Heartwarming, empathetic, and often hilarious—a delightful read.

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WHEN DIMPLE MET RISHI

A clash of perspectives sparks this romantic comedy about two first-generation Indian-American teens whose parents set an arranged-marriage plan in motion, but it backfires big time—or maybe not?

In the alternating voices of her two protagonists, Menon explores themes of culture and identity with insight and warmth. Seamlessly integrating Hindi language, she deftly captures the personalities of two seemingly opposite 18-year-olds from different parts of California and also from very different places regarding life choices and expectations. Insomnia Con, a competitive six-week summer program at San Francisco State focused on app development, is where this compelling, cinematic, and sometimes-madcap narrative unfolds. Dimple Shah lives and breathes coding and has what she thinks is a winning and potentially lifesaving concept. She chafes under her mother’s preoccupation with the Ideal Indian Husband and wants to be respected for her intellect and talent. Rishi Patel believes in destiny, tradition, and the “rich fabric of history,” arriving in San Francisco with his great-grandmother’s ring in his pocket. He plans to study computer science and engineering at MIT. But what about his passion for comic-book art? They are assigned to work together and sparks fly, but Dimple holds back. Readers will be caught up as Rishi and Dimple navigate their ever changing, swoonworthy connection, which plays out as the app competition and complicated social scene intensify.

Heartwarming, empathetic, and often hilarious—a delightful read. (Fiction. 14-adult)

Pub Date: May 30, 2017

ISBN: 978-1-4814-7868-7

Page Count: 384

Publisher: Simon Pulse/Simon & Schuster

Review Posted Online: March 6, 2017

Kirkus Reviews Issue: March 15, 2017

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This grittily provocative debut explores the horrors of self-harm and the healing power of artistic expression.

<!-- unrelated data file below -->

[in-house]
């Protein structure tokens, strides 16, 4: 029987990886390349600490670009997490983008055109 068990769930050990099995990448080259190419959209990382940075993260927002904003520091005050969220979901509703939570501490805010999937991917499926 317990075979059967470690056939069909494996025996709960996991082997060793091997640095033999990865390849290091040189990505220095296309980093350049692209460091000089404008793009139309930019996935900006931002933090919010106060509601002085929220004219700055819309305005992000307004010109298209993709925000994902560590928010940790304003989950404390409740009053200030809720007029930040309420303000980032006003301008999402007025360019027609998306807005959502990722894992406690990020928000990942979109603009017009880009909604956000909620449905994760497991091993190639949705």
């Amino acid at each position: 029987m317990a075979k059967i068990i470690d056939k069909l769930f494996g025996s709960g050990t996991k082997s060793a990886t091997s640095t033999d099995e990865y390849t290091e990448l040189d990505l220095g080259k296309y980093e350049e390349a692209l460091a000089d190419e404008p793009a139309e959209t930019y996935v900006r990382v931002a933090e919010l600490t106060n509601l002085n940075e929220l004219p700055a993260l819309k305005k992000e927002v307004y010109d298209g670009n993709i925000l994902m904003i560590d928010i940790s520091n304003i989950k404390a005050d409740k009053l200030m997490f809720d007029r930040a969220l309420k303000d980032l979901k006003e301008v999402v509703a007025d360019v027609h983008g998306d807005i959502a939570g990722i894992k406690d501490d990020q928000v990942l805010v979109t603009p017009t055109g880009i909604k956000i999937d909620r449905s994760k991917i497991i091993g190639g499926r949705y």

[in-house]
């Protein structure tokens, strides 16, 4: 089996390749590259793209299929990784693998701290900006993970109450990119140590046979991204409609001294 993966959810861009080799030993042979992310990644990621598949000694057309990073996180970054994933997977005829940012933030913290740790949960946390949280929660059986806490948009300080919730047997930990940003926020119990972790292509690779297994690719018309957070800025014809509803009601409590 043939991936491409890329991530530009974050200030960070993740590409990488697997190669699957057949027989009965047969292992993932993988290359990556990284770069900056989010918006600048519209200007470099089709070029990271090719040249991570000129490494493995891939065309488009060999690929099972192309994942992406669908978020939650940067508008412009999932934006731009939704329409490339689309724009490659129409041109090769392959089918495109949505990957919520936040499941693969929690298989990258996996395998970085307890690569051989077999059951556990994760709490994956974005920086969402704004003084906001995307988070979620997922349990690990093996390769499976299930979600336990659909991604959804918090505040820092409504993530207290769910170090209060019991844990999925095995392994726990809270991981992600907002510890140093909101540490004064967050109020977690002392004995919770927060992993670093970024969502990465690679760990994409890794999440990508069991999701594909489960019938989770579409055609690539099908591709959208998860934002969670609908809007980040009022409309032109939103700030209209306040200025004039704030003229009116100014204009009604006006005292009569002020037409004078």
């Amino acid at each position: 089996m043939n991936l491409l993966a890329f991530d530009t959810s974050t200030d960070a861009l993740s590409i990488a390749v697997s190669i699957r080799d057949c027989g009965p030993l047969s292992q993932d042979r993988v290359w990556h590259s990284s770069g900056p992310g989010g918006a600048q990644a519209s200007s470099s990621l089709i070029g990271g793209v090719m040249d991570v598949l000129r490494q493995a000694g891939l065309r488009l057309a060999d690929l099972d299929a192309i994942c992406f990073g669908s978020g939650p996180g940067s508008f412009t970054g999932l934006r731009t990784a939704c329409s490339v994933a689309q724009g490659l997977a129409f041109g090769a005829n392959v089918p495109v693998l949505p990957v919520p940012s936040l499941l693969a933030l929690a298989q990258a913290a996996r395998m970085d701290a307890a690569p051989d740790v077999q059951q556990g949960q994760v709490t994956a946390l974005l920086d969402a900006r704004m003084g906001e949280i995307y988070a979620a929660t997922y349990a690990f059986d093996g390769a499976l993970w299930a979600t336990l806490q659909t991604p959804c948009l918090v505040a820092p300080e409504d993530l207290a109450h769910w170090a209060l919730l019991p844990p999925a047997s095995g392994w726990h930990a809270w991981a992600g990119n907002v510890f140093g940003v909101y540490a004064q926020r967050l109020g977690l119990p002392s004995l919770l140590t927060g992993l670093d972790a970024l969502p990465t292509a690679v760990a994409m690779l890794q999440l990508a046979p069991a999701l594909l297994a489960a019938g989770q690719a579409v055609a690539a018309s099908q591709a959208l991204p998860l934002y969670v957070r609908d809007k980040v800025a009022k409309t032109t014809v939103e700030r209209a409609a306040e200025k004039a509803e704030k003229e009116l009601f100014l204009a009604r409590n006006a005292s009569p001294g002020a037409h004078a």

GIRL IN PIECES

After surviving a suicide attempt, a fragile teen isn't sure she can endure without cutting herself.

Seventeen-year-old Charlie Davis, a white girl living on the margins, thinks she has little reason to live: her father drowned himself; her bereft and abusive mother kicked her out; her best friend, Ellis, is nearly brain dead after cutting too deeply; and she's gone through unspeakable experiences living on the street. After spending time in treatment with other young women like her—who cut, burn, poke, and otherwise hurt themselves—Charlie is released and takes a bus from the Twin Cities to Tucson to be closer to Mikey, a boy she "like-likes" but who had pined for Ellis instead. But things don't go as planned in the Arizona desert, because sweet Mikey just wants to be friends. Feeling rejected, Charlie, an artist, is drawn into a destructive new relationship with her sexy older co-worker, a "semifamous" local musician who's obviously a junkie alcoholic. Through intense, diarylike chapters chronicling Charlie's journey, the author captures the brutal and heartbreaking way "girls who write their pain on their bodies" scar and mar themselves, either succumbing or surviving. Like most issue books, this is not an easy read, but it's poignant and transcendent as Charlie breaks more and more before piecing herself back together.

This grittily provocative debut explores the horrors of self-harm and the healing power of artistic expression. (author’s note) (Fiction. 14 & up)

Pub Date: Aug. 30, 2016

ISBN: 978-1-101-93471-5

Page Count: 416

Publisher: Delacorte

Review Posted Online: May 4, 2016

Kirkus Reviews Issue: May 15, 2016

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Black is building a complex mythology; now is a great time to tune in.

THE CRUEL PRINCE

From the Folk of the Air series , Vol. 1

Black is back with another dark tale of Faerie, this one set in Faerie and launching a new trilogy.

Jude—broken, rebuilt, fueled by anger and a sense of powerlessness—has never recovered from watching her adoptive Faerie father murder her parents. Human Jude (whose brown hair curls and whose skin color is never described) both hates and loves Madoc, whose murderous nature is true to his Faerie self and who in his way loves her. Brought up among the Gentry, Jude has never felt at ease, but after a decade, Faerie has become her home despite the constant peril. Black’s latest looks at nature and nurture and spins a tale of court intrigue, bloodshed, and a truly messed-up relationship that might be the saving of Jude and the titular prince, who, like Jude, has been shaped by the cruelties of others. Fierce and observant Jude is utterly unaware of the currents that swirl around her. She fights, plots, even murders enemies, but she must also navigate her relationship with her complex family (human, Faerie, and mixed). This is a heady blend of Faerie lore, high fantasy, and high school drama, dripping with description that brings the dangerous but tempting world of Faerie to life.

Black is building a complex mythology; now is a great time to tune in. (Fantasy. 14-adult)

Pub Date: Jan. 2, 2018

ISBN: 978-0-316-31027-7

Page Count: 384

Publisher: Little, Brown

Review Posted Online: Sept. 26, 2017

Kirkus Reviews Issue: Oct. 15, 2017

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